To Share Or Not To Share
Outdoor Ontario

To Share Or Not To Share


  • Old Timer
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    • Posts: 1363
Recently there were a number of posts on my cottage association's FB page showing pix of Bald Eagles. The posts were by non birders and casual nature enthusiasts...the BE's are causing a buzz with of the posts had pix of 4 or 5 BE's roosting in a tree at our lake's edge..

I posted replies admiring the photos and asking whereabouts were they spotted and the answers came back that they couldn't share b/c of fears that the birds would be harmed by hordes of menacing bloodthirsty birders.

BE's as we are all aware, are bouncing back nicely and have been moved to species of concern. And of course the decline was due to morons with guns and the poorly thought out use of the fact that we love building homes and cottages along shorelines....which includes grass to the exclusion of native / natural vegetation....

I have to say I am frustrated -- true there is anecdotal evidence of birders behaving poorly when it came to interacting with private landowners (eg. a few years ago that poor wayward Phainopepla in Brampton back in 2009....oh my has it been over a decade??? Or the Hawk Owl killed by landowner in Washington back in 2016)...those stories are not the rule....and in this case, the bigger or most serious threat to the continuing success of the BE comeback is civilization as a whole....

Shortly after the posts (one of which was retracted by the poster out of concern for the safety of the BE's), there was a well publicized talk given by a doctoral student on her work assessing water quality on our lake...predictably there were few attendees....the talk was informative and gave palpable direction we can take in changing our behaviours to improve water quality....which would have an impact on local BE populations....and no, none of the BE posters attended.

I can't quite articulate my frustration....I guess I shake my head at people doing silly -- yes I think it's silly not to share for fear of hordes of birders descending and killing / harming the birds -- things and thinking that will protect the birds but the actual work that will make a difference, they're not willing to's kinda like standing out at the end of the driveway to sing Oh Canada in tribute to health care workers at the start of the pandemic but not getting vaccinated, not wearing a mask or social distancing or isolating when you should......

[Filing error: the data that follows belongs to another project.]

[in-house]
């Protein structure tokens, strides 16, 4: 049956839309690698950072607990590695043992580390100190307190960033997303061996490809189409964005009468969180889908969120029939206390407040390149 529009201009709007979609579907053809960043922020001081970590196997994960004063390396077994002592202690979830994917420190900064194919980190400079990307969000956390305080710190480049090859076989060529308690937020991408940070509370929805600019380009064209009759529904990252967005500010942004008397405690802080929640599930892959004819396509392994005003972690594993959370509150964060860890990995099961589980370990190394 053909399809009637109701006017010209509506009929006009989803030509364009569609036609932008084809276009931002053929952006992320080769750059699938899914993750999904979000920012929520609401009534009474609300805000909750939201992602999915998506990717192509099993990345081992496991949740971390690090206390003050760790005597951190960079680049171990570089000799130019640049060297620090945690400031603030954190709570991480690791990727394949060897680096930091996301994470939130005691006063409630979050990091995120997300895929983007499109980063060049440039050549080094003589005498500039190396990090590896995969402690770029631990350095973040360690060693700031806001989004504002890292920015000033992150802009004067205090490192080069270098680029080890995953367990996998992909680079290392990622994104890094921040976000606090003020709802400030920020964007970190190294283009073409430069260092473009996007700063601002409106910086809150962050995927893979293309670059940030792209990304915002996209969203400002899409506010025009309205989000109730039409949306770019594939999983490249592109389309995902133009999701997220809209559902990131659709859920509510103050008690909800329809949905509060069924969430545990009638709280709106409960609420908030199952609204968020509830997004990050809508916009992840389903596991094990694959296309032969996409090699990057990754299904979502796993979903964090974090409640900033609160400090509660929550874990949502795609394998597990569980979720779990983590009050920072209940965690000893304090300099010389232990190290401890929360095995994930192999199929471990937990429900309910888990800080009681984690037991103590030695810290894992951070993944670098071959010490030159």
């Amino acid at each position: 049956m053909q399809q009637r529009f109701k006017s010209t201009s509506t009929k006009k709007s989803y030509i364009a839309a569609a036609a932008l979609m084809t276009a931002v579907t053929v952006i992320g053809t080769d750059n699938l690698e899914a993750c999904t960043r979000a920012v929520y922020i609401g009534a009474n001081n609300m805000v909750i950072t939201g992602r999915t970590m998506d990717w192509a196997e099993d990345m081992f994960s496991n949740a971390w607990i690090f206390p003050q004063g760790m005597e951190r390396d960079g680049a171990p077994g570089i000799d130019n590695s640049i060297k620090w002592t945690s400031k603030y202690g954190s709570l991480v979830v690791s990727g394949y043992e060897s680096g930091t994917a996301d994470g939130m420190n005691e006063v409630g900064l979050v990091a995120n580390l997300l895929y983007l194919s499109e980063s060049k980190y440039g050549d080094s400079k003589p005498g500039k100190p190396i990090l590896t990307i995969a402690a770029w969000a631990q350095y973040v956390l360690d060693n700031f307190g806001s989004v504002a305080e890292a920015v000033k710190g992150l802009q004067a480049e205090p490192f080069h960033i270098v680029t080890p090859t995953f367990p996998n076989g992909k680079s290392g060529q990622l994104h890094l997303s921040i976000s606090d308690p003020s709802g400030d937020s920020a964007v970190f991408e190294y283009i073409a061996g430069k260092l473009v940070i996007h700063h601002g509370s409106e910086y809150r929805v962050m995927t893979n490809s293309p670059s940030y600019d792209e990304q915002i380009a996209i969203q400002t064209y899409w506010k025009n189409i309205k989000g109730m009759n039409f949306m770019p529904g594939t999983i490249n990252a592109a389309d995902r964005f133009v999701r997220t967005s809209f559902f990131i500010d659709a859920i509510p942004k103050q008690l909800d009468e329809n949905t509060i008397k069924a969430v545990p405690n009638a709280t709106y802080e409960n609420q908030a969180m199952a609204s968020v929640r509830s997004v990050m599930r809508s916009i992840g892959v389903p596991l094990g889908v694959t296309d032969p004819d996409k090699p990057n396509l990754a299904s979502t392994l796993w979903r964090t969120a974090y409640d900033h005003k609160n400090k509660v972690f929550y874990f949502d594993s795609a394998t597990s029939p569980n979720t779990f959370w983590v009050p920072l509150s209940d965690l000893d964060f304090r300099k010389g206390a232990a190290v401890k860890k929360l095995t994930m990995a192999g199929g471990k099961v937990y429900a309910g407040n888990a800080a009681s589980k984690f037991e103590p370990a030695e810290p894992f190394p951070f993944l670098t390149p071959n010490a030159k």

I think it's perfectly fine to disclose a general geographical location, particularly if it's public lands....I do get protecting a land owner's right and keeping a specific private location secret.

Whew. I feel better.


  • Old Timer
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    • Posts: 2087
 While birding remains a rather pedestrian pursuit when ranked on a scale of esoteric pastimes and therefore draws an assembly, but not an unruly hormone-fuelled mob as with disorganized sport, it is popular enough to enfranchise the competitive demon in many of us. Not you of course, because you are too well-informed and easy-going to let your emotions alone pilot your behavior. If that is not a fair assessment then we can bring it up at the next meeting but I assure you that I won’t be there. Anyway, the gladiatorial nature of some birders, but mostly the same prevailing temperament of certain bird photographers that require noteworthy results to buttress their envious standing in the shutterbug community, real or imagined, can anticipate a display of bad actions catalyzed by poor judgment. The competitive drive of an observational birder is more likely directed toward the weight of his/her life-list than the length of their photographic prowess. Maybe some of these competitive types should smoke more weed and chill, except their bodies will hate them for that … another bad decision. Whereas birders might consider a Big Year, some Big Shots expect every outing to be a Big Day. When a nature photographer’s identity is wrapped-up in their hobby they are very likely to take things too far. The practice of not posting certain sightings when those sightings involve rare or endangered species is only protocol because of the few rowdy participants and once again it comes down to the common denominator. If all birders demonstrated impeccable behavior as expected from the likes of a professional then reporting all bird sightings would be more catholic. Oh, look … over there … farther to the right … you see it? It’s another knuckleheaded bird photographer. OMG, he looks like me! Could be worse. She could look like me.
« Last Edit: February 01, 2022, 08:14:34 pm by Shortsighted »